How to Set-Up an Enterprise

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Paying Back Loans and Profit Generation

Manage your cash Flow to pay back your loans, debts or credits. A healthy cash flow is an essential part of any successful business. If you fail to have enough cash to pay your suppliers, creditors, or your employees, chances are you will be out of business very soon. You should pay back the loans so that when you need loans in future, you get one. You can pay the loans or debts as per terms and conditions initially agreed upon, if you can't pay in time inform the creditor, ask for an extension stating the reasons. Proper management of your cash flow will ensure the same and is a very important step in making business successful.

To handle your business properly learn the basics of accounting, inflow and outflow of cash. You can take help of your accountant, get help from a friend or family member in the initial stages. There is nothing in finance that can not be understood by a common person. To manage finance properly

  • Understand Cash Flow. It is the first step in effectively managing your cash flow. There's more to it than just a the movement of money into, and out of, your business checking account. It is an essential ingredient for running a business successfully, the better you understand it less are the chances that you will be in financial mess or worse have a case of money swindling
  • Analysing Your Cash Flow will help you spot some of the problem areas in the cash flow cycle of your business. As in any good analysis, you need to look individually at each of the important components that make up the cash flow cycle, to determine if it's a problem area or not.
  • Have A Cash Flow Budget is good way of predicting your business's cash flow for the next month, six months, or even the next year.
  • Improving Your Cash Flow will, without a doubt, make your business more successful. Accelerating your cash inflows and delaying your cash outflows are key factors for improving and managing your cash flow. The cash flow budget is also a handy tool to use in the improvement and management of your cash flow. A good cash flow will ensure a healthy profit.
  • Fill Your Cash Flow Gaps: from time to time, almost every business experiences the need for more cash than it has. If you find yourself in this position, you may have to borrow money to fill the gap.
  • Handling Any Cash Surplus Or Profit is just as important as the management of money into and out of your cash flow cycle. With the proper management of your cash flow, you might find yourself with a little extra cash, on which you can earn investment income or utilise it during lean times.

Basics of Accounting

There are a few (and only a few) things you need to understand in order to make setting up your accounting system easier. They're basic (trust me), and they will probably clear up any confusion you may have had in the past when talking with your CPA or other technical accounting types.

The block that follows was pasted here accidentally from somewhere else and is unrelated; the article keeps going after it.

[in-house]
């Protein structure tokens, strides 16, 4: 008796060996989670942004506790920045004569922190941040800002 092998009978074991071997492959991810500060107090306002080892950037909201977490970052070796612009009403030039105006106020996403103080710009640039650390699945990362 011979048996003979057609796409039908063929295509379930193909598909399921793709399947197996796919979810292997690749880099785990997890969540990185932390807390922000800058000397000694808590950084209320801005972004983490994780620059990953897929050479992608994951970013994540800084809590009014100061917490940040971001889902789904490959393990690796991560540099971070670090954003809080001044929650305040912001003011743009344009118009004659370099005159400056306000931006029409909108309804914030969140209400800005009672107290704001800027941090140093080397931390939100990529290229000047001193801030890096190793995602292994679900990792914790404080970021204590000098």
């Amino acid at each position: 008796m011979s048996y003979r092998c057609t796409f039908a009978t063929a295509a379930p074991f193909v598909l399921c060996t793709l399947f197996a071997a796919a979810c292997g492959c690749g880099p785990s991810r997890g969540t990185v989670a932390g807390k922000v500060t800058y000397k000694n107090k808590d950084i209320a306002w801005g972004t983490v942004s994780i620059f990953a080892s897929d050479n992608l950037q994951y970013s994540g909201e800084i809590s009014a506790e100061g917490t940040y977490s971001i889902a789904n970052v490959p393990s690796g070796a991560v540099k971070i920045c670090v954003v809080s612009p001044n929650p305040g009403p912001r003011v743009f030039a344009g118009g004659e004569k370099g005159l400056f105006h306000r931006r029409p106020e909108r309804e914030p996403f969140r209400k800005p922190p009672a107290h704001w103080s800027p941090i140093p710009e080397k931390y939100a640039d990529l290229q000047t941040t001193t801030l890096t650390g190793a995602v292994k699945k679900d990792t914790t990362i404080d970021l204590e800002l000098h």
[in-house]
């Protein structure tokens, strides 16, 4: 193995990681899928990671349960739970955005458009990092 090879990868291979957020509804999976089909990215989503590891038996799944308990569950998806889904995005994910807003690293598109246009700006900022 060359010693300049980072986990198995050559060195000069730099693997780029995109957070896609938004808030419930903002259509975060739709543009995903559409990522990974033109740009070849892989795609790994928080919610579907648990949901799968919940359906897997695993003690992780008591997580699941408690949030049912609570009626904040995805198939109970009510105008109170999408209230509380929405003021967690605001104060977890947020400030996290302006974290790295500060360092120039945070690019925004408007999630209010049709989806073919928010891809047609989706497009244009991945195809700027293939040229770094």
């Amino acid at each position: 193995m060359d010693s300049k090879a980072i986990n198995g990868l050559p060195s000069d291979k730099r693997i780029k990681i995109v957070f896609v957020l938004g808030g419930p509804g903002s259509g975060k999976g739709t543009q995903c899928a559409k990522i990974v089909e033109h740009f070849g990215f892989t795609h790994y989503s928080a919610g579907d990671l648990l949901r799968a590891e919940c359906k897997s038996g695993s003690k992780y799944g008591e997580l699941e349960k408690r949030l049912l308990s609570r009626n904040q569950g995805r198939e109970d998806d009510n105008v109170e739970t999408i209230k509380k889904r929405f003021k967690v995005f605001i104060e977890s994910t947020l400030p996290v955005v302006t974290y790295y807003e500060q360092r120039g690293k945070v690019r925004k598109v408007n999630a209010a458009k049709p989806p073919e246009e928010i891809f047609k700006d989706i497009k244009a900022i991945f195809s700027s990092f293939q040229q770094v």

Debits and Credits

These are the backbone of any accounting system. Understand how debits and credits work and you'll understand the whole system. Every accounting entry in the general ledger contains both a debit a/c and a credit a/c. All debits must equal all credits. If they don't, the entry is out of balance. Out-of-balance entries throw your balance sheet out of balance and shows something is amiss somewhere. so start from beginning.

Depending on what type of account you are dealing with, a debit or credit will either increase or decrease the account balance. Figure 1 illustrates the entries that increase or decrease each type of account.

Figure 1

Debits and Credits vs. Account Types

Account Type Debit Credit
Assets Increases Decreases
Liabilities Decreases Increases
Income Decreases Increases
Expenses Increases Decreases

In above figure for every increase in one account, there is an opposite (and equal) decrease in another, this keeps entry in balance. Also to be noted is the fact that debits always go on the left and credits on the right.

Let's take a look at two sample entries and try out these debits and credits:

In the first stage of the example we'll record a credit sale:

Accounts Receivable Rs. 15,000
Sales Income Rs. 15,000

If you looked at the general ledger right now, you would see that receivable had a balance of Rs. 15,000 and income also had a balance of Rs. 15,000.

Now we'll record the collection of the receivable:

Cash Rs. 15,000
Accounts Receivable Rs. 15,000

See how both parts of each entry balance, how in the end, the receivables balance is back to zero? That's as it should be once the balance is paid. The net result is the same as if we conducted the whole transaction in cash:

Cash Rs. 15,000
Accounts Receivable Rs. 15,000

Of course, there would probably be a period of time between the recording of the receivable and its collection.

Assets and Liabilities

Balance sheet accounts are the assets and liabilities. When we set up your chart of accounts, there will be separate sections and numbering schemes for the assets and liabilities that make up the balance sheet.